I watched the ladies on The View duke it out this morning over Sarah Palin. Walters, Goldberg, and Behar struggled to support their questioning of Palin to the conservative Hasselbeck, who in turn roundly defended her candidate.
At issue: the conflict between Palin’s duties as vice president and her role as mother of five minor children, including an infant with Down’s Syndrome. Walters, Goldberg, and Behar argued that the conflict was a valid issue.
Hasselbeck accused her democratic cohort of anti-feminism. No one, she argued, is asking about Barack Obama’s work-life balance. While Obama as a father is a pivotal part of his public image, Hasselbeck is right: no one is asking him how he will make time for his young children.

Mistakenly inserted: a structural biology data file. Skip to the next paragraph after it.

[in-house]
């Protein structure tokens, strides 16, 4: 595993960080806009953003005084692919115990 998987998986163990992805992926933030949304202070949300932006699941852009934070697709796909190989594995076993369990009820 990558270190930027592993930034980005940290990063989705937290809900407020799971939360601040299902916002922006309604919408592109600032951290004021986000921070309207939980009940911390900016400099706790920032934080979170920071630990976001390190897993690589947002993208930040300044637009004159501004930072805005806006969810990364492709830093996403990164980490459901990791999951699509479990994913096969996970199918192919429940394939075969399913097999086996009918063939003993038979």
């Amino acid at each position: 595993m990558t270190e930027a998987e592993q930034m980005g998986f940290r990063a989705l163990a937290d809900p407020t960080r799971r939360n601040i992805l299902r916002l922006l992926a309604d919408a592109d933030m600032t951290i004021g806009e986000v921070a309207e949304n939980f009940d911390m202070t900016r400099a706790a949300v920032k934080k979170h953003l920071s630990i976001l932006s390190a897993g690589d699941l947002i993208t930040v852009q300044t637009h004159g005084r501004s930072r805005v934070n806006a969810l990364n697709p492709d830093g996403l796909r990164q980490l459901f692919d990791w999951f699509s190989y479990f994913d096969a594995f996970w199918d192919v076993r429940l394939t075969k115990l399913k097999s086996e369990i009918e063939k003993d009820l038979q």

Of course, Walters, Goldberg, and Behar had a point too. Palin’s status as a mother, and the really inevitable fact that the vice-presidency will take up much of her time, is an issue. She’s a social conservative. Isn’t her most important job to be a good mother, according to the mores that she embraces, and the mores that propelled her to the vice-presidency in the first place?
In other words, what should be scrutinized is not her mothering skills but her possible hypocrisy.
This fact seemed lost on all of the women on The View, as they tried to account for several identities at once—mother, Republican, feminist, social conservative—and failed miserably.
One thing Goldberg and the ladies at The View had all right: these are some complicated rhetorical times.